HTML Essential Training Creating Links

Perhaps the most important aspect of HTML is the ability to link from one document to another. This is the basic concept underlying the web and without this functionality the World Wide Web would not exist.

Link syntax

Creating links is relatively straightforward, and the syntax provides a lot of flexibility in where and how links are applied. To create a link, you’ll use the anchor element (<a>) to wrap the content you wish to convert to a link.  Attributes inside the anchor tag tell the browser where the page is linking to, or point to an external resource that the browser should download.
Take the following link example:

<a href=”syntax.htm” title=”learn more about syntax”>HTML syntax</a>

Here the text “HTML syntax” would now appear as a clickable link. The href attribute tells the browser how to resolve the link; that is where the user should be directed when the link is clicked. The optional title attribute provides a description of the link and is helpful in making the link more accessible.

Link types

There are three basic types of link: absolute, site-root relative, and document relative. Each of these types refers to the value of the href attribute, which directs how the browser should resolve a link once the link has been clicked.

Absolute links

These links contain the entire URL necessary to resolve a link, including the protocol. This is usually done for external links, which are links to pages outside of the current site. Here’s an example of an absolute link:

<a href=”” title=”You can learn it at!”></a>

Document relative links

These links are commonly used to navigate internally within a site. For example, if you were on the home page of your site, and wanted to navigate to the contact page, you simply provide the path from the home page to the contact page for the href value. Doing this requires you to understand the directory structure of your site, and when you need to navigate into, or out of, folders. Take the following example:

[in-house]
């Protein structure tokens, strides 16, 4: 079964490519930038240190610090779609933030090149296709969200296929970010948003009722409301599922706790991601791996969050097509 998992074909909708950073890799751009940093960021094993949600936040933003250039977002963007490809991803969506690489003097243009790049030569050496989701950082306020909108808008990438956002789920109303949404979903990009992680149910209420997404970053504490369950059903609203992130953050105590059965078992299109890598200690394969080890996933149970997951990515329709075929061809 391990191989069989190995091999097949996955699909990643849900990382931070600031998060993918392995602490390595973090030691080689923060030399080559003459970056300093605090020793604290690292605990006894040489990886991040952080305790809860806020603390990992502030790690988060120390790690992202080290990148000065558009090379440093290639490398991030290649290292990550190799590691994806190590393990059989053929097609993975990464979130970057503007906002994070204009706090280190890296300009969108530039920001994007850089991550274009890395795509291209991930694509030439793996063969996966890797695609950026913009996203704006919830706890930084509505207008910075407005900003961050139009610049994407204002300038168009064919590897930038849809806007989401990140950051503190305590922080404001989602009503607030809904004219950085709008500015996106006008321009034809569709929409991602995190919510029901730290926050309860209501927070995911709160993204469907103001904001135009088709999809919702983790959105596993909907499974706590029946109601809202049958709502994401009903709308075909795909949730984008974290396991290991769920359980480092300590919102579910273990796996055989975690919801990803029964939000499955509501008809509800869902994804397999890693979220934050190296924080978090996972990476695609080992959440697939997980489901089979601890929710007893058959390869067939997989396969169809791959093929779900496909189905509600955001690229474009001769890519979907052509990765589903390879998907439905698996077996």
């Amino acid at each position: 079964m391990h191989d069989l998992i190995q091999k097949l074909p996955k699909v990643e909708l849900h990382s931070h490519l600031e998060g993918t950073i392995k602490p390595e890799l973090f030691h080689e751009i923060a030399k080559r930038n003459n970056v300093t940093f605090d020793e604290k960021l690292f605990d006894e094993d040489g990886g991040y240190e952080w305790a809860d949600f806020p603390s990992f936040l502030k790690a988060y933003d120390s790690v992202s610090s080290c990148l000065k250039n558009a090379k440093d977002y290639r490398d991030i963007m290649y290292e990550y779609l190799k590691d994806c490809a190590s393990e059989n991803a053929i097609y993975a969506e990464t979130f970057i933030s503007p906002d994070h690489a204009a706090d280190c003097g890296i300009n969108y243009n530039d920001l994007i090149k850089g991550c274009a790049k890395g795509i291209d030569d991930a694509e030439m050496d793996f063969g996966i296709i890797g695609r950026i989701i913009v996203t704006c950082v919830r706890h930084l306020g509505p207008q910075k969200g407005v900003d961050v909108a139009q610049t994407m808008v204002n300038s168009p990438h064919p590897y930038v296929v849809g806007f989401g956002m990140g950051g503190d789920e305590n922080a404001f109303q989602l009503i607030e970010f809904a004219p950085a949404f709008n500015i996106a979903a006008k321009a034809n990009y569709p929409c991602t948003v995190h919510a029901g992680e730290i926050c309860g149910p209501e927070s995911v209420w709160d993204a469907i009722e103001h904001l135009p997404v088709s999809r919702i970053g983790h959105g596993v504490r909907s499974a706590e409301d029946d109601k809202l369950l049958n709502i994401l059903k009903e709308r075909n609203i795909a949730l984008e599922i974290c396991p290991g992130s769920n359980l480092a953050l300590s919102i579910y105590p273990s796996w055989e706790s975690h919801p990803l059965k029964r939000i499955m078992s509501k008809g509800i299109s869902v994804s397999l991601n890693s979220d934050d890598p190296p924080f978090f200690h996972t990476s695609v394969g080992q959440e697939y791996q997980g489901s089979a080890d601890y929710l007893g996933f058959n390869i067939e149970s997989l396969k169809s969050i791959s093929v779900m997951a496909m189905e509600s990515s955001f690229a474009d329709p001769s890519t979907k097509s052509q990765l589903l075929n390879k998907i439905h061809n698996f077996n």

<a href=”contact.htm” title=”our contact page”>Contact us</a>

This link assumes that the contact page and the current page are in the same directory. If the contact page were located in a directory below the current page, the link would look like this:

<a href=”resources/contact.htm” title=”our contact page”>Contact us</a>

This assumes the contact page is in a directory titled “resources” and is one level below the current page. To move out of a directory, you precede the page with the “../” characters. In this case of our contact link it would look like this:

<a href=”../contact.htm” title=”our contact page”>Contact us</a>

This link would move up from the current directory and find the contact.htm page in the parent directory. You can use as many of these “../” as you need to move up and properly resolve the link.

Site-Root Relative Links

These are similar to document relative links, but start at the root folder for the site and then move down through directories to the desired page. Unlike document relative links, which depend on the current location of the page to properly resolve links, site-root relative links are written the same no matter the current location within your site. All links are preceded by a forward slash (/) that refers to the root directory. Here’s an example:

<a href=”/contact.htm” title=”our contact page”>Contact us</a>

In this example, the link is resolved by going directly into the site’s root folder and finding the contact page. If the contact page were located deeper within the site, the link would look like this:

<a href=”/resources/contact.htm” title=”our contact page”>Contact us</a>

Fragment identifiers

Occasionally you’ll want a link to refer to a specific location within a page. This can be done using a special kind of link called a fragment identifier. These links point to elements with a specific ID attribute. Let’s say, for example, you have a long list of FAQs on a page organized by categories and you had a heading at the top of each category. If you assigned each heading an ID attribute, you could use those IDs to create a links that jump to specific categories. For example, you could format the Camping FAQs heading like this:

<h2 id=”camp”>Camping</h2>

Elsewhere on the page you could link to this section by creating the following link:

<a href=”#camp”>Learn more about camping</a>

Note the hash symbol (#) prior to the ID value. This tells the browser to look for an element with the ID value that follows.You can link to fragment identifiers on external pages as well. Simply append the fragment identifier to the URL and the link will jump to not only to that page, but that specific section as well.

<a href=”faq.htm#camp”>Read our FAQ on camping.</a>

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